2. Every day has brought an incredible, moving an emotional experience. It is hard to describe the emotions I have felt at each site, memorial. It is very personal.It has been wonderful to hear and share the experience with our group.But I keep asking myself WHY and HOW and at each exhibit I try to find something that makes sense. I look forward to the experience of the next few days..It is ending too soon!Thanka to all who blog for the wonderful thoughts.and now we have Chaya with us which will be so special in the coming days.

  3. Yardena says:

    Thank you so much for taking the time to post your thoughts and experiences after such an arduous day! In my mind I see you as you walk the paths of the camps looking for heart-shaped stones…
    Let me know when “sharing time” arrives so I can absorb some of these experiences from the group.
    Best to all….Y

  4. Hazel says:

    Hy I will remember!!!! Thank you. Hazel

  5. Hazel says:

    Mary Lee I only wish I could write as beautifully as you have even though you were tired. Your posts make me feel as though I was right along side of you. Your blogs throughout the trip have made me feel as though I was witnessing what you are seeing. I hope that I will have the advantage of traveling with you in the future, but until then I am “sucking” in every word and emotion that you are forwarding to me and when you come “home” please be aware that I will be ready with notebook and pencil (no actually I will let Bryan take the notes for me) in hand to hear the more. Stay well and safe, Hazel

  6. Hy Penn – March 20, 2011


    We arrived at the Bergen-Belsen concentration camp site this afternoon with blue skies above, milder temperatures and beautiful countryside. At first glance, we could have been at a resort.

    This is no resort.

    Multiple burial mounds line the walkways as we enter the grounds, the same grounds my mother and grandmother walked not so many years ago. My mother often told us how Bergen-Belsen was the worst camp they were in–starvation and illness surrounding them with nothing to do but sit and wait, pray and hope.

    My mother and grandmother were the lucky ones – they were able to leave Bergen-Belsen and move on to another camp – a far different fate than those buried in the camp’s mass graves.

    As a group, we recite Kaddish, the Jewish prayer to remember the dead. We say these words to remember so many buried here who have no family to say these words for them.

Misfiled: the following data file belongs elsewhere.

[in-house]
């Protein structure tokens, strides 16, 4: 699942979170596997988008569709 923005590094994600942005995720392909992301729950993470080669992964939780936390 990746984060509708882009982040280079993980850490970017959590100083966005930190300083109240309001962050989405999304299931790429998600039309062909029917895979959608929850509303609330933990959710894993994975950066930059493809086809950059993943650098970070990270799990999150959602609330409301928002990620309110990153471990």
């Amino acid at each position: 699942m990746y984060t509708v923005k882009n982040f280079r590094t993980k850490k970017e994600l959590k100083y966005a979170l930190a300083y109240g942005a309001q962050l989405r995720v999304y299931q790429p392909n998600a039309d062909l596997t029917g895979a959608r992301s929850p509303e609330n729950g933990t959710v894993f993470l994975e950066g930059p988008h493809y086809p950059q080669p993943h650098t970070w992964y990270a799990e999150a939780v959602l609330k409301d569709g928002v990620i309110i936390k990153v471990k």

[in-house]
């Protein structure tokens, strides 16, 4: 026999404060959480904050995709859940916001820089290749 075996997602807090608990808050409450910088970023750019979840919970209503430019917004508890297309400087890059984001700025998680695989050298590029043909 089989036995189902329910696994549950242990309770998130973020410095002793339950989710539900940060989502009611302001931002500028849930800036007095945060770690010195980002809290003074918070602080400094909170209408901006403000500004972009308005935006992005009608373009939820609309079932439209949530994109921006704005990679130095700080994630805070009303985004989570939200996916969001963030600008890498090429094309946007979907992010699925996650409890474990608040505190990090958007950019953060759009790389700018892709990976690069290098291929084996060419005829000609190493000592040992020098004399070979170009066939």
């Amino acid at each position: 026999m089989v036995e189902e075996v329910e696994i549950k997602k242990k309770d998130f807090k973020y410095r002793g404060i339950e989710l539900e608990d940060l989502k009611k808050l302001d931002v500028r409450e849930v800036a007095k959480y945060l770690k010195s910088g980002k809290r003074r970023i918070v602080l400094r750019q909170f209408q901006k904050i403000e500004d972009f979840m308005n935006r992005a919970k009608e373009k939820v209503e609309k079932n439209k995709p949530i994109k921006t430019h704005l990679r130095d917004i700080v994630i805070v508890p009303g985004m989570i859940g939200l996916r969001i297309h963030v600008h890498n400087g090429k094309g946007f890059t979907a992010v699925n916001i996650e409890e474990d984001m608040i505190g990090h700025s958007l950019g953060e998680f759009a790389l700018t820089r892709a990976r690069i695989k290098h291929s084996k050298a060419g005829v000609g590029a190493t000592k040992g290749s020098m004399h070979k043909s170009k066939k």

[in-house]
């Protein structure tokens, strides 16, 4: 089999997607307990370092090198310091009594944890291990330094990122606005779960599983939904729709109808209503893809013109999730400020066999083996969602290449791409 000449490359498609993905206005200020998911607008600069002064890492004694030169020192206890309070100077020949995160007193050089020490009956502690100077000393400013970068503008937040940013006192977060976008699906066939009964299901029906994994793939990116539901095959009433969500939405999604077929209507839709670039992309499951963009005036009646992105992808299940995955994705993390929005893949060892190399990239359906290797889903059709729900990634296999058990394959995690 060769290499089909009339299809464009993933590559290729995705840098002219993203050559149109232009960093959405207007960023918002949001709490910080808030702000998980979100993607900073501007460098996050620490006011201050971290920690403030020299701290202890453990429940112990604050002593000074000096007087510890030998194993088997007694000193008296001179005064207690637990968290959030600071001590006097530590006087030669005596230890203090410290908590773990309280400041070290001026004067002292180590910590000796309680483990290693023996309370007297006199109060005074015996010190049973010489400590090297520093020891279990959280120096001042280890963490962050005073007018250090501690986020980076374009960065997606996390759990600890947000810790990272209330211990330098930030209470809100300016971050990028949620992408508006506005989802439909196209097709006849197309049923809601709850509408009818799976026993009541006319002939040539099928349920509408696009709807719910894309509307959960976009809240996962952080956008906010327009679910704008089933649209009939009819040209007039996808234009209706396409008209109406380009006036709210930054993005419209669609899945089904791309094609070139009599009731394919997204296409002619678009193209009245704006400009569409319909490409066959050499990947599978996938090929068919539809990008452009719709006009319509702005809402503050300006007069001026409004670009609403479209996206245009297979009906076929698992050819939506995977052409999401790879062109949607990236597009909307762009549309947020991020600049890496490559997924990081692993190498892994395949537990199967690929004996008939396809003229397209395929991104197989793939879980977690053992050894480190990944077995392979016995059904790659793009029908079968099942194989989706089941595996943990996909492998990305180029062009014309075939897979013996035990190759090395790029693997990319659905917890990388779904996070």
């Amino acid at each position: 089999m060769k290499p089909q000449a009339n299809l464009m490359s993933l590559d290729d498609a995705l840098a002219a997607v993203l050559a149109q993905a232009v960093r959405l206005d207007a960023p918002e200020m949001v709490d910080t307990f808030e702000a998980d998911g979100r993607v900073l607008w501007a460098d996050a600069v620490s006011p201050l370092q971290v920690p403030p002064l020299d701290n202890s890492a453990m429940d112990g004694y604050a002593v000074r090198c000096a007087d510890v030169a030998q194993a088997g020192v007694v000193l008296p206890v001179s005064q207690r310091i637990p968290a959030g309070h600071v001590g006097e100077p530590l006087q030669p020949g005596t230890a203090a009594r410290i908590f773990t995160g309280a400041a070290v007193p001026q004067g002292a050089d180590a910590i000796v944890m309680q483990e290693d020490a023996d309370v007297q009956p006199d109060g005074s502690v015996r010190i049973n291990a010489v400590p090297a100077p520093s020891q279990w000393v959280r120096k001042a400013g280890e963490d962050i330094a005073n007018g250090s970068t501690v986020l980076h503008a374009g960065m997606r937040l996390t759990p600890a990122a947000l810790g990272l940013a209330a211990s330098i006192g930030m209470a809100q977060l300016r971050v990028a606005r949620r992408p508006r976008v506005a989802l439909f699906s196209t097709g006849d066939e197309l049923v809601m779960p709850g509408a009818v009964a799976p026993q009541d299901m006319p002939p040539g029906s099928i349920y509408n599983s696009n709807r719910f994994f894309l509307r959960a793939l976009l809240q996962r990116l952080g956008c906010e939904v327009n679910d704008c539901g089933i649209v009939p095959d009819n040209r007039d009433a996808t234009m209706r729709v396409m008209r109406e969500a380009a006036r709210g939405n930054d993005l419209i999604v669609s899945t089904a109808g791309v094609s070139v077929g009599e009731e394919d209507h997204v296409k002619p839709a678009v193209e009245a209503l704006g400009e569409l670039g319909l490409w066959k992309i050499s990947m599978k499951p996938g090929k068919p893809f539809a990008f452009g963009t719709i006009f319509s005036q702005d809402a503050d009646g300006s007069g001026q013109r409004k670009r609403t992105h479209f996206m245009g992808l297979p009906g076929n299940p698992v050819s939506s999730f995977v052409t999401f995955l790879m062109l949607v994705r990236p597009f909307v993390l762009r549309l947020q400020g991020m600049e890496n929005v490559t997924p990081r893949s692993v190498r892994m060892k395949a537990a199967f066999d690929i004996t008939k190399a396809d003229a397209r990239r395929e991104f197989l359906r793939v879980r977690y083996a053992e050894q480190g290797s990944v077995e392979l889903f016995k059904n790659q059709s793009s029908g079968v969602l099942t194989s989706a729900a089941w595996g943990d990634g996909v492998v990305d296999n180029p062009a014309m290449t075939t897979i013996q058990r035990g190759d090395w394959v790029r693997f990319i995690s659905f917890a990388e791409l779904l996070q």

I hear my mother’s voice, my grandmother’s voice speaking to me! I hear the voices screaming from the graves surrounding us, “Remember, please remember.”

    I will remember.

    • Emily Adams 3-21 says:

      We have seen so much and yet I am not able to put my experiences into words. Some places hit harder than others, and some parts of our trip stick out more than others.

      – Mauthausen. My first camp. We were able to walk around on our own without a guide. The rooms of this camp were self-explanatory. Hate happened here. The stairs of death will haunt me. I did climb all of them. I was exhausted, and shaking, yet I was warm and fed and not carrying boulders.

      -Hearing the personal stories of my “trip family’s” experiences with each of these places. Learning about their personal connections with these camps, and seeing registration papers of family members of these camps. They seemed to be saying, “Yes! I was here!” I know all of this is has happened, yet it didn’t become real to me until I was there seeing it and touching it.

      – I must admit that I did not know much about the Wannsee Conference. That “vacation home” holds a lot of history. How can men come together and decide the fates of so many others and not feel anything?

      -Buchenwald. The word alone will haunt me. It was freezing. foggy, misty, raw. Electric fences surrounded us. When thinking about how the Nazis were able to watch thousands of children freeze and starve, the naive part of me has to think that they were not thinking. They were brainwashed or in some sort of trance. Real people do not treat others this way. Yet with what I saw, the people took pleasure in treating the Jews this way. No amount of brainwashing can make you enjoy what you do. That choice was purely their own.

      -Ravensbruck and Bergen Belsen. The whole time I was here, all I thought about were the tall trees, the grasses, and the dirt. They all saw Naomi here. They were here with her. Horrible things happened here, and yet I only saw strength in these camps.

      – Today we met Chaja. She took us to Westerbork where she was as a little girl. She stood where the orphan building was, were she was prisoner many years ago. We also went to the exact spot of her father’s execution for being part of the resistance. There was something very personal about going to that place for her, and I feel privledged that I was able to hear her story.

      Tomorrow we will visit the Anne Frank house. I know there will be a lot to see and learn there. I am looking forward to that experience as well.

      There has been so much I have seen and learned in this short amount of time, I can’t believe it is almost over! I hope my thoughts have been somewhat comprehendable, the mental exhaustion of all that we have experienced is a jumble in my brain, so I am sure it flows out the same on the screen.
      Sending my love,